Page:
Innovation is often deeply personal.
Because of that, it shouldn’t be surprising that passion has been the prominent quality and driving force behind most of the successful ventures, teams, and founders that have been — and are continuing to be — built at the Harvard i-lab and Launch Lab.
Ventures founded on personal passion are most often formed by a compulsion to solve a personal pain point; this is especially true in cases where the founder feels that he or she is uniquely qualified to solve the particular problem. This form of entrepreneurial drive comes from an intrinsic motivation — the founders simply cannot NOT attack the complex problem, which, in many instances, often evolves into an obsession.
It has also been our observation that ventures with intrinsic motivation have a higher likelihood of prospering — because of their desire to make a positive impact, they possess the resilience to weather the hard times better than those organizations that are not built on personal passion.
This is quite different from many ventures built from a perceived “market opportunity.” This can be found in businesses created by entrepreneurs who innovate in areas where they find a technological weakness, or in industries that haven’t leveraged the marketing opportunity of the Internet, mobile device ubiquity, or breakthroughs in hardware, robotics, manufacturing, or some other mechanical or operational advancement.
Founders of this type of venture are often primarily motivated by financial gain. They are not driven by a burning desire to improve upon the challenges experienced in their own lives.
When personal passion informs the mission of a venture, the impetus that leads to the creation of that enterprise often originates in unlikely places. Because of the diversity of students at the i-lab and Launch Lab, we have witnessed, first-hand, a unique breadth of ideas that come from a very personal place for the entrepreneur.
Take, for instance, the winner of last year’s Harvard President’s Challenge RapidSOS. The company’s founder and CEO, Michael Martin, came up with the idea for the digital 911 system after a highly personal experience: Last January, Martin’s father Charles fell from a ladder breaking his wrist and hip. Because he had poor cell phone reception and couldn’t connect to an emergency service, Martin’s mother found her husband two hours later, freezing in the driveway. RapidSOS improves upon the outdated technologies that the current emergency call system is built upon.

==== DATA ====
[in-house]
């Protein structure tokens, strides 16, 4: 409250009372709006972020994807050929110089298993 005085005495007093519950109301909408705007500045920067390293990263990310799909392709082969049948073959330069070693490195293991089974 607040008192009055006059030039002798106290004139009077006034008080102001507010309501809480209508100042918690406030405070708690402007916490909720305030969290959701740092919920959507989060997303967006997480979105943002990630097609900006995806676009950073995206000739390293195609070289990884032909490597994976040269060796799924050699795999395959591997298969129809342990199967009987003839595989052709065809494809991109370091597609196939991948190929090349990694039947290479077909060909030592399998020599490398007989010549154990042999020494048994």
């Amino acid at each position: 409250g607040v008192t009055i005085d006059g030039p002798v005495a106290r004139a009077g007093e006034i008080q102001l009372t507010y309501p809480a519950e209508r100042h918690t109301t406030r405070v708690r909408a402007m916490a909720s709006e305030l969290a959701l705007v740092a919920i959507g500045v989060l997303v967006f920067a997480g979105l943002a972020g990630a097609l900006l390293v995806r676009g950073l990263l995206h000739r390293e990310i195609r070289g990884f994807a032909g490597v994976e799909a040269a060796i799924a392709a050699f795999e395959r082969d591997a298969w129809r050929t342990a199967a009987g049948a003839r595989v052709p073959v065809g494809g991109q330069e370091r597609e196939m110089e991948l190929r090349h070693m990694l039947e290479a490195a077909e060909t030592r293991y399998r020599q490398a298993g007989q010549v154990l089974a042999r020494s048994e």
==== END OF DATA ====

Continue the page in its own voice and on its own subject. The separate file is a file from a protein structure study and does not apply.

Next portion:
The experiences culled from military service informed the missions of both Rumi Spice and Rallypoint. Rumi Spice sells saffron through a direct partnership with Afghan farmers. Founded by veterans who fought in Afghanistan, the company was formed as a way to enable Afghan farmers with another source of income other than the drug trade. Rallypoint, a network that allows military professionals to connect on a platform to share stories, potential work opportunities, and support each other in various other ways, was borne out of the experiences its founders had trying to connect with civilian society post-deployment.
A more well known example of passion serving as the catalyst for a successful, influential business is Blake Mycoskie and Toms Shoes. Mycoskie observed two interesting trends during multiple trips to Argentina a number of years ago. First, Mycoskie found that many locals wore shoes known as alpargatas, which he thought could catch on in America for their simple design and comfort. Second, and more importantly, he noticed that youth in the more rural areas of Argentina could not afford any type of footwear at all. Founding Toms Shoes enabled Mycoskie to find a solution to the potential issues caused by the lack of shoes in developing nations. By donating a pair of shoes to youth in impoverished areas for each pair of Toms sold, Mycoskie created a built-in motivation to make his venture a success.
There are so many of these stories in which the founders are “accidental” entrepreneurs, whose venture ideas came from a personal need. In most of these cases, the people behind these companies didn’t necessarily set out to be entrepreneurs. For example, many of the Harvard founders came to the school for other reasons, and they ended up starting a business. They saw a problem that had to be solved and set out to do just that.
Being motivated by a unique desire to fix something highly personal can be powerful. It is something that should be promoted more often, instead of the more common focus on lofty valuations, and, too often, the fallout when heavily-praised startup ventures fail to live up to their initial hype.
This type of inspiration — like that behind companies like RapidSOS, Rumi Spice, RallyPoint, Toms Shoes, and countless others that experienced far-reaching problems first-hand and then tried to solve them — should become the standard for startups. They should serve as a model for doing innovation the right way to the next generation of entrepreneurs in our colleges and high schools.
Personal passion, and not a motivation for fame and fortune, is the force that drives the best entrepreneurial ideas. In the current economic climate, this distinction could become more profound as the scrutiny on founders and startups increases.